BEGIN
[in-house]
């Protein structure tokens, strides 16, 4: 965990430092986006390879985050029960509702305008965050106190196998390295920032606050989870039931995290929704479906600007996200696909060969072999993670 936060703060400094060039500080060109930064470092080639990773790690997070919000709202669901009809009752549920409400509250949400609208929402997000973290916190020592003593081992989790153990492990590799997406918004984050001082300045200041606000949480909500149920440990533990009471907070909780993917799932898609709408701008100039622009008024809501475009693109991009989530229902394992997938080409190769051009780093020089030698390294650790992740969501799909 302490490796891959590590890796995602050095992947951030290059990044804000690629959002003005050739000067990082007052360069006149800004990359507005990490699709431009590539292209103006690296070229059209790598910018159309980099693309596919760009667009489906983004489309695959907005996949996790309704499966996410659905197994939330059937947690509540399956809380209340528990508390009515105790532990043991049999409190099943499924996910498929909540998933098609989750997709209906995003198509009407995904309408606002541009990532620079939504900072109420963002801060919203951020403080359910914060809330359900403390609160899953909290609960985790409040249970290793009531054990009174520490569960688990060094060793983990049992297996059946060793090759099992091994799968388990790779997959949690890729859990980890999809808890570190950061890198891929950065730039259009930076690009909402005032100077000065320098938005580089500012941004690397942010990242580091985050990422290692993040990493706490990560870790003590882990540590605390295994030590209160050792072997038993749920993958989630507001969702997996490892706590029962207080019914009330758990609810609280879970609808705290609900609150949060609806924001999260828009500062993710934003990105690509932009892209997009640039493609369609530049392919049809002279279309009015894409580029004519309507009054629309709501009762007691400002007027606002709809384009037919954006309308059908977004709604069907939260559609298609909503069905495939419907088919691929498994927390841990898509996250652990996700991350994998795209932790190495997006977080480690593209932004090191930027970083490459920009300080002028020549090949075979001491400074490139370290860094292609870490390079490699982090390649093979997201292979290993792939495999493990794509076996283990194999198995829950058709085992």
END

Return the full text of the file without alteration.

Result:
[in-house]
């Protein structure tokens, strides 16, 4: 965990430092986006390879985050029960509702305008965050106190196998390295920032606050989870039931995290929704479906600007996200696909060969072999993670 936060703060400094060039500080060109930064470092080639990773790690997070919000709202669901009809009752549920409400509250949400609208929402997000973290916190020592003593081992989790153990492990590799997406918004984050001082300045200041606000949480909500149920440990533990009471907070909780993917799932898609709408701008100039622009008024809501475009693109991009989530229902394992997938080409190769051009780093020089030698390294650790992740969501799909 302490490796891959590590890796995602050095992947951030290059990044804000690629959002003005050739000067990082007052360069006149800004990359507005990490699709431009590539292209103006690296070229059209790598910018159309980099693309596919760009667009489906983004489309695959907005996949996790309704499966996410659905197994939330059937947690509540399956809380209340528990508390009515105790532990043991049999409190099943499924996910498929909540998933098609989750997709209906995003198509009407995904309408606002541009990532620079939504900072109420963002801060919203951020403080359910914060809330359900403390609160899953909290609960985790409040249970290793009531054990009174520490569960688990060094060793983990049992297996059946060793090759099992091994799968388990790779997959949690890729859990980890999809808890570190950061890198891929950065730039259009930076690009909402005032100077000065320098938005580089500012941004690397942010990242580091985050990422290692993040990493706490990560870790003590882990540590605390295994030590209160050792072997038993749920993958989630507001969702997996490892706590029962207080019914009330758990609810609280879970609808705290609900609150949060609806924001999260828009500062993710934003990105690509932009892209997009640039493609369609530049392919049809002279279309009015894409580029004519309507009054629309709501009762007691400002007027606002709809384009037919954006309308059908977004709604069907939260559609298609909503069905495939419907088919691929498994927390841990898509996250652990996700991350994998795209932790190495997006977080480690593209932004090191930027970083490459920009300080002028020549090949075979001491400074490139370290860094292609870490390079490699982090390649093979997201292979290993792939495999493990794509076996283990194999198995829950058709085992």